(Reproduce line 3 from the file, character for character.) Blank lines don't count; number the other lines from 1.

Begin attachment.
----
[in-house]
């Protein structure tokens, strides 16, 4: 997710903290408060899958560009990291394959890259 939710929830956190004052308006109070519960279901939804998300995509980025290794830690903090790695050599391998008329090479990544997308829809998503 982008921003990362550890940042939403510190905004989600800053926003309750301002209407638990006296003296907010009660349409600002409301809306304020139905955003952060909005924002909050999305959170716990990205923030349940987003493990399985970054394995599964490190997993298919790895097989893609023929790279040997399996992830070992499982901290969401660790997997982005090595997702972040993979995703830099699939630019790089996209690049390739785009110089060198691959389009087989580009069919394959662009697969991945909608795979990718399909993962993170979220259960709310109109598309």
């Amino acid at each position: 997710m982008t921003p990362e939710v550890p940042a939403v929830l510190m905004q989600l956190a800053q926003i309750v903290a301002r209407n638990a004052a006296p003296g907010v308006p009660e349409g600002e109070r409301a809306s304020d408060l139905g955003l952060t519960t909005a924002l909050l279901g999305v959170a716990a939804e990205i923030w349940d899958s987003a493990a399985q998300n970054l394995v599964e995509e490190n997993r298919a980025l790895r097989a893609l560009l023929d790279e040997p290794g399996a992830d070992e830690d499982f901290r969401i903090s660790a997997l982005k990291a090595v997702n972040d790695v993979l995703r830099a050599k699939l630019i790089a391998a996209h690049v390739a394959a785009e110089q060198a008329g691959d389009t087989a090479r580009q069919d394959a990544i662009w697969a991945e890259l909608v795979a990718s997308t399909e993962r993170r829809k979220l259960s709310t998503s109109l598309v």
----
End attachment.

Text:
């Amino acid at each position: 997710m982008t921003p990362e939710v550890p940042a939403v929830l510190m905004q989600l956190a800053q926003i309750v903290a301002r209407n638990a004052a006296p003296g907010v308006p009660e349409g600002e109070r409301a809306s304020d408060l139905g955003l952060t519960t909005a924002l909050l279901g999305v959170a716990a939804e990205i923030w349940d899958s987003a493990a399985q998300n970054l394995v599964e995509e490190n997993r298919a980025l790895r097989a893609l560009l023929d790279e040997p290794g399996a992830d070992e830690d499982f901290r969401i903090s660790a997997l982005k990291a090595v997702n972040d790695v993979l995703r830099a050599k699939l630019i790089a391998a996209h690049v390739a394959a785009e110089q060198a008329g691959d389009t087989a090479r580009q069919d394959a990544i662009w697969a991945e890259l909608v795979a990718s997308t399909e993962r993170r829809k979220l259960s709310t998503s109109l598309v």